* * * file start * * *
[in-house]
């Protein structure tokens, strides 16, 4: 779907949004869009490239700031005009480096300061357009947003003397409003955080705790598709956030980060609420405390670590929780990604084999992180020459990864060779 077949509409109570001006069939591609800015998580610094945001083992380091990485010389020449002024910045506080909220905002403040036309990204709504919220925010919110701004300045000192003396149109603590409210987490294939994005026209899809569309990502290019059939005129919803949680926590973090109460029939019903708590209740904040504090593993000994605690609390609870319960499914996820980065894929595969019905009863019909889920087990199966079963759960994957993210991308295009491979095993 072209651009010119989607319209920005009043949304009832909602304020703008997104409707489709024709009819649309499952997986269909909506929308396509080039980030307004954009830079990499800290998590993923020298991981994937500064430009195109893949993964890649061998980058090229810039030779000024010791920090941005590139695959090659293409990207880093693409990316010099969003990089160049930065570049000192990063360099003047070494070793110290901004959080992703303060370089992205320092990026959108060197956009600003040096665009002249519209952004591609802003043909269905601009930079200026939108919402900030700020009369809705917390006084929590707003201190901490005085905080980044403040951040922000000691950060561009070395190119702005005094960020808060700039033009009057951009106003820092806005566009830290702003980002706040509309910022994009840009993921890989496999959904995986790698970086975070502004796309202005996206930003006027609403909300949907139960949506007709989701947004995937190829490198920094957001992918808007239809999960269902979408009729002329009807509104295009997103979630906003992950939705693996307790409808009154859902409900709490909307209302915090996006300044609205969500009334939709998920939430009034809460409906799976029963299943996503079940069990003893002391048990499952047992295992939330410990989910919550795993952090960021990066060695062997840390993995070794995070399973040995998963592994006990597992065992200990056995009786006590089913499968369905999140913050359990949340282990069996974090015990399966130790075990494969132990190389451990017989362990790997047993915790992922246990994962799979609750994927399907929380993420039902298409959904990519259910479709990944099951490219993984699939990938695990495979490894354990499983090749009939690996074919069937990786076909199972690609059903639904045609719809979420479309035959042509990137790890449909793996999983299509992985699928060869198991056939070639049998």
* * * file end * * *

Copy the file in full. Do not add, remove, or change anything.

[in-house]
């Protein structure tokens, strides 16, 4: 779907949004869009490239700031005009480096300061357009947003003397409003955080705790598709956030980060609420405390670590929780990604084999992180020459990864060779 077949509409109570001006069939591609800015998580610094945001083992380091990485010389020449002024910045506080909220905002403040036309990204709504919220925010919110701004300045000192003396149109603590409210987490294939994005026209899809569309990502290019059939005129919803949680926590973090109460029939019903708590209740904040504090593993000994605690609390609870319960499914996820980065894929595969019905009863019909889920087990199966079963759960994957993210991308295009491979095993 072209651009010119989607319209920005009043949304009832909602304020703008997104409707489709024709009819649309499952997986269909909506929308396509080039980030307004954009830079990499800290998590993923020298991981994937500064430009195109893949993964890649061998980058090229810039030779000024010791920090941005590139695959090659293409990207880093693409990316010099969003990089160049930065570049000192990063360099003047070494070793110290901004959080992703303060370089992205320092990026959108060197956009600003040096665009002249519209952004591609802003043909269905601009930079200026939108919402900030700020009369809705917390006084929590707003201190901490005085905080980044403040951040922000000691950060561009070395190119702005005094960020808060700039033009009057951009106003820092806005566009830290702003980002706040509309910022994009840009993921890989496999959904995986790698970086975070502004796309202005996206930003006027609403909300949907139960949506007709989701947004995937190829490198920094957001992918808007239809999960269902979408009729002329009807509104295009997103979630906003992950939705693996307790409808009154859902409900709490909307209302915090996006300044609205969500009334939709998920939430009034809460409906799976029963299943996503079940069990003893002391048990499952047992295992939330410990989910919550795993952090960021990066060695062997840390993995070794995070399973040995998963592994006990597992065992200990056995009786006590089913499968369905999140913050359990949340282990069996974090015990399966130790075990494969132990190389451990017989362990790997047993915790992922246990994962799979609750994927399907929380993420039902298409959904990519259910479709990944099951490219993984699939990938695990495979490894354990499983090749009939690996074919069937990786076909199972690609059903639904045609719809979420479309035959042509990137790890449909793996999983299509992985699928060869198991056939070639049998």